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Did you know there are six scientifically better ways to study and prepare for tests and quizzes that will help kids learn?
As kids are starting back to school many are experiencing those words, ” Study for the test on Friday!” and coming home and reading through their work the night before ( morning of!) believing that this is a good way of studying. It’s generally the only study method they know at the beginning.
Parent’s edition of study skills at home
This is a Parent’s edition of how to study to support the studying and revising that happens at home.
We all get used to ways of studying and working that suit us. Our children may learn differently to us. Whether they are entering 3rd grade and beginning to have spelling tests and short quizzes and are looking to start out the study habit right or you are looking for some different solutions to a frustrated situation this episode has something for you.
We go through how to have good learning habits that avoid cramming ( as the only strategy- listen to find out why that’s not such a good idea!)
In this episode, Cindy Wooldridge from the Learning Scientists.org talks about the 6 learning strategies that work for school age kids to use to study better. This is a special parents edition. You may be thinking, Schools teach study skills so I don’t need to worry. Maybe you don’t but children need the time to get comfortable with new skills.
They need time to practice.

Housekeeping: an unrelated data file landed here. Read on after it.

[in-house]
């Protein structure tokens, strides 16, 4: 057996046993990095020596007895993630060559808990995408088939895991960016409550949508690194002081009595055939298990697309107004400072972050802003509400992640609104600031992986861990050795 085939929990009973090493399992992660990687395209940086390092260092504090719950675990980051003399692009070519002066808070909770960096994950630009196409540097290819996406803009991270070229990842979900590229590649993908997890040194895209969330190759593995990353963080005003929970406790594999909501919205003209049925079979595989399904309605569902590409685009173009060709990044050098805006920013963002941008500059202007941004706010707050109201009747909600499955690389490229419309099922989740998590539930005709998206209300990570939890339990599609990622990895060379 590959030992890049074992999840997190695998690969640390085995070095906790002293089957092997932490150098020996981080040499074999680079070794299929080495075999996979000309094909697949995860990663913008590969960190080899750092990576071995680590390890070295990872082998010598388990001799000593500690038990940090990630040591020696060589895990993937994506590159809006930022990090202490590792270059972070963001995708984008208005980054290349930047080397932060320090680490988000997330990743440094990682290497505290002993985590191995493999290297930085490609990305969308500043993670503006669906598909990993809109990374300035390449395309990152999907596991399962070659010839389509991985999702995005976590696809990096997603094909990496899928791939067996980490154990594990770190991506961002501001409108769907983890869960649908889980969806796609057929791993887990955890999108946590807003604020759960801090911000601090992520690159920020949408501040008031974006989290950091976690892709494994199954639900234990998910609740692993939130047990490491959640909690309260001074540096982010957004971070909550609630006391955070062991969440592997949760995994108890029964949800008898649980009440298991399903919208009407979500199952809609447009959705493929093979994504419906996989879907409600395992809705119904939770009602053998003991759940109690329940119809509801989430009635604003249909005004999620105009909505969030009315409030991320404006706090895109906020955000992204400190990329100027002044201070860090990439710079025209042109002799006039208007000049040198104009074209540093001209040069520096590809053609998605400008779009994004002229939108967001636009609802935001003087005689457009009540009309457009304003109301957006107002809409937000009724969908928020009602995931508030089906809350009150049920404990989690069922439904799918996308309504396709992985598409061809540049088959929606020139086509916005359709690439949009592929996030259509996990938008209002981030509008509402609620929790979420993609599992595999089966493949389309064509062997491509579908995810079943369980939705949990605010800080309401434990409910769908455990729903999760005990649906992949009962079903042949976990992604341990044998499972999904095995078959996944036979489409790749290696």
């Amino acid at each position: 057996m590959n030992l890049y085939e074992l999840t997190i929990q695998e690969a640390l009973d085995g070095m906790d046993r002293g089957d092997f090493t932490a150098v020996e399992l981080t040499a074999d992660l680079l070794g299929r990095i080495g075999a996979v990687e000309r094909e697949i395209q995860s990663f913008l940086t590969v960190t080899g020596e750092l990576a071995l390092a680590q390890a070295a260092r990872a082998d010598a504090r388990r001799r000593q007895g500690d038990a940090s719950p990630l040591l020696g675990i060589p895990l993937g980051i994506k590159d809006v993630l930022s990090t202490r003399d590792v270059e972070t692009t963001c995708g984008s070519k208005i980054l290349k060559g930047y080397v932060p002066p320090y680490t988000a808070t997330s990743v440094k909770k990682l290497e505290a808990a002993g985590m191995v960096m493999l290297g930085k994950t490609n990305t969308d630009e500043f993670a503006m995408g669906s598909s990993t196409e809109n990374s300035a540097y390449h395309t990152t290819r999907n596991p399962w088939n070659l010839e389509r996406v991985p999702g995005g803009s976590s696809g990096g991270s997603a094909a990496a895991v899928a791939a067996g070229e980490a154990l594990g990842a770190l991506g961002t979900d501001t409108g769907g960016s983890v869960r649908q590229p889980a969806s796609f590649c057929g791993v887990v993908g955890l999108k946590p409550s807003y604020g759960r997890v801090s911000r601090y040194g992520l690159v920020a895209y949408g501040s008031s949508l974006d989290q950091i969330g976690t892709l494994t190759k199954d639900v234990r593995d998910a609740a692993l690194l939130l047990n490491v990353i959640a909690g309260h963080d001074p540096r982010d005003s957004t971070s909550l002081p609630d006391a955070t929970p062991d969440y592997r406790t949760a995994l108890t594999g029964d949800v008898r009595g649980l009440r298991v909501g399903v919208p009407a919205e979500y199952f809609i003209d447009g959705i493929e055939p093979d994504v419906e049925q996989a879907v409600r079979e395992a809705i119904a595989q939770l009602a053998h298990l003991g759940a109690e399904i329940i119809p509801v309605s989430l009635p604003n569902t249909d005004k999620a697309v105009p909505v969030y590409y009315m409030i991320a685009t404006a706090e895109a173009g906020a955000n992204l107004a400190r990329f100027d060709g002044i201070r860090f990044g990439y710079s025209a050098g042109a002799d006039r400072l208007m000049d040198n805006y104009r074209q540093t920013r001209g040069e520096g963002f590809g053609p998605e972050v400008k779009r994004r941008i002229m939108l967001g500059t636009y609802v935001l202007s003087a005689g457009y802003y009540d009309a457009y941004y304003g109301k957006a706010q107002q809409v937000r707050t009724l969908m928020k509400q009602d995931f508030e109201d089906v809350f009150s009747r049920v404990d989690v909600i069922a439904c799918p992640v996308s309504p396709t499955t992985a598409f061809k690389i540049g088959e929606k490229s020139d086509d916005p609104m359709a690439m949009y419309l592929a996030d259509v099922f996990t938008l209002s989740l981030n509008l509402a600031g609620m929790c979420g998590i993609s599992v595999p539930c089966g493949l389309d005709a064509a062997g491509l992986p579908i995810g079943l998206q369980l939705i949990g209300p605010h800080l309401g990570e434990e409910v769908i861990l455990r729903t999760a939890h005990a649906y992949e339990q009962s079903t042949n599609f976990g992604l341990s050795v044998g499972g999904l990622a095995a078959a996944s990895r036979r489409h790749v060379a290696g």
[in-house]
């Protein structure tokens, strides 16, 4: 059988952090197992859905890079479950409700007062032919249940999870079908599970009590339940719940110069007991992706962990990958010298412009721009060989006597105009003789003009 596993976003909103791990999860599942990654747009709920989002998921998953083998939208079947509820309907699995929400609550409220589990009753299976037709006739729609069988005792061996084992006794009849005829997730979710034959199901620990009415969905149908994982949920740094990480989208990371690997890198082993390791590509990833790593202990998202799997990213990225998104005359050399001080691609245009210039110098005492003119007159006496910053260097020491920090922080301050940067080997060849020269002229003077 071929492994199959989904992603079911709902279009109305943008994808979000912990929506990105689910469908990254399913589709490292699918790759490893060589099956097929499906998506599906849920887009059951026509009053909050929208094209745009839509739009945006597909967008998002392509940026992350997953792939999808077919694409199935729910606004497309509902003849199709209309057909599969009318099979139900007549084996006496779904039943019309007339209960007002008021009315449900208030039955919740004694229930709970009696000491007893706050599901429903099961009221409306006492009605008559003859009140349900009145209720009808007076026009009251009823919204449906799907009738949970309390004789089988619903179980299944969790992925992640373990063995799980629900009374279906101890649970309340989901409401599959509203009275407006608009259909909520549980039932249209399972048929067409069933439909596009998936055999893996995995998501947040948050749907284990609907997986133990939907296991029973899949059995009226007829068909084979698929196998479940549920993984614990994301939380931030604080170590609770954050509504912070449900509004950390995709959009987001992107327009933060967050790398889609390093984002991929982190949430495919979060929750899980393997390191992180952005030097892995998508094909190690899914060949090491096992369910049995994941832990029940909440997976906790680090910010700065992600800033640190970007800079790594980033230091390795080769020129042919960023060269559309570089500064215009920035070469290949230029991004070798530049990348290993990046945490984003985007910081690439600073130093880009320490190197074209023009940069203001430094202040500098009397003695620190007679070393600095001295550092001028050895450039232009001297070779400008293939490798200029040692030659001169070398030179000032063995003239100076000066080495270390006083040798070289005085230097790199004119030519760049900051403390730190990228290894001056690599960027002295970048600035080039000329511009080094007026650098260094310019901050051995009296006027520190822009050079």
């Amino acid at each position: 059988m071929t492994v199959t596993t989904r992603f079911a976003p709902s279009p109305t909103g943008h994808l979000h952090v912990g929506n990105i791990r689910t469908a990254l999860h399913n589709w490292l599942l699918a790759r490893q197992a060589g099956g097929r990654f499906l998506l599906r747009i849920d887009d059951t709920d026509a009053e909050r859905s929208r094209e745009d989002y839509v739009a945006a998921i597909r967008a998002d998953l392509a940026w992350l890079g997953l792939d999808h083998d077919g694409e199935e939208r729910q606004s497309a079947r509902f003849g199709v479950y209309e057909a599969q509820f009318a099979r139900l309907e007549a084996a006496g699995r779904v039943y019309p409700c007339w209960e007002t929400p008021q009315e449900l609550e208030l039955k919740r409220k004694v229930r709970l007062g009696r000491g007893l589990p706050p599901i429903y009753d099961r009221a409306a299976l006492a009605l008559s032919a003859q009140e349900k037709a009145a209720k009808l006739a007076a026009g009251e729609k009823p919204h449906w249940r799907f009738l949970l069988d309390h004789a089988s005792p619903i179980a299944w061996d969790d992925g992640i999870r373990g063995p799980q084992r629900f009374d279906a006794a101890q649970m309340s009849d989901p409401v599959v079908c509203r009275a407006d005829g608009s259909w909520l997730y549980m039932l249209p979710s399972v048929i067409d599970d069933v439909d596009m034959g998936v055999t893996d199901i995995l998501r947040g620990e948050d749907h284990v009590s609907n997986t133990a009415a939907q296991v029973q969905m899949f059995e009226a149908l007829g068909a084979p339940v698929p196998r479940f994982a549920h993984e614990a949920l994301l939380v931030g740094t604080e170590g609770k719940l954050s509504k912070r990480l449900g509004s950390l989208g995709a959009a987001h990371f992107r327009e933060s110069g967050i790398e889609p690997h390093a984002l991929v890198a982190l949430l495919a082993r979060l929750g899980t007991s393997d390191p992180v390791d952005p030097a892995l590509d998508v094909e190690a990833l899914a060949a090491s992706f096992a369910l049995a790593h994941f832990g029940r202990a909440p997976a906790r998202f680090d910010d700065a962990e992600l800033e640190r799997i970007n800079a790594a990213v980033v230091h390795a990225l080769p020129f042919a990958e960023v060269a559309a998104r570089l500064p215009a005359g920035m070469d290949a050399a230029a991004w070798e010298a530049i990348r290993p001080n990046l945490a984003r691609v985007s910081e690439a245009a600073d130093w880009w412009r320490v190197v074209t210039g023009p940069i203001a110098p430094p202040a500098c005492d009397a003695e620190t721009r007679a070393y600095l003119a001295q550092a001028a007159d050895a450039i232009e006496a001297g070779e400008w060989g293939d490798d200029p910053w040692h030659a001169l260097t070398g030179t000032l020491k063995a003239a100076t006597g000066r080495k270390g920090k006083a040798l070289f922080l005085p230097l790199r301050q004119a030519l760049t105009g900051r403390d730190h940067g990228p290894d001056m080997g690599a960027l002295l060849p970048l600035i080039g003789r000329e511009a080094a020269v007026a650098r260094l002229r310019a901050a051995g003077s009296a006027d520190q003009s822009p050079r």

They need time to master.
Mastery takes time and the school age years give ample time to gradually learn these skills before they plunge into multiple tests and prep.
Growing Nimble Families podcast encourages the celebration of school age kids traveling through middle childhood
- Encouragement for parents who are worried about how to help students learn/ study and start good habits
- What’s the best way to help our kids when they come home with those notes in the planner that says, “Study for the test on Tuesday”?
Resources: Spaced practice
- What would you teach first for learning strategies
Retrieval practice- “Having the problems and coming up with the answer for them or seeing the terms and coming up with the definitions themselves and then going back and checking their work.”
Resources: Retrieval practices that work
Spaced practice- “spacing out the study over time”
- Why did you choose these 6 strategies?
- What are the other 4 other study techniques and examples I could try?
- Elaborate- “constantly asking why and how do you find out about this.”
- Interleaving- “switching things up instead of always studying in the same order change/ or different subjects.”
- Concrete examples- “coming up with real world examples for the material”
- Dual Coding- “idea we tend to learn things better when we have a picture associated with it.”
- In one ear and out the other why cramming isn’t’ the answer over time if you want to retain and reuse the information
Do any of these work better with elementary students?
The case for letting kids find their best way to study and how we can guide them without taking over
Supporting school age kids to navigate the school systems to know grades, contact teachers, find information on the teacher’s webpage and learn how to make study timetables etc.
The hidden shame of studying and study skills
The struggle as a parent to let them try and when to intervene especially when you see things aren’t going well.
Ideas about how to start doing these study ideas age appropriately
The LearningScientists.org has lots of fantastic resources with videos and downloads.
Here are the posters I mentioned in the episode, and the bookmarks.
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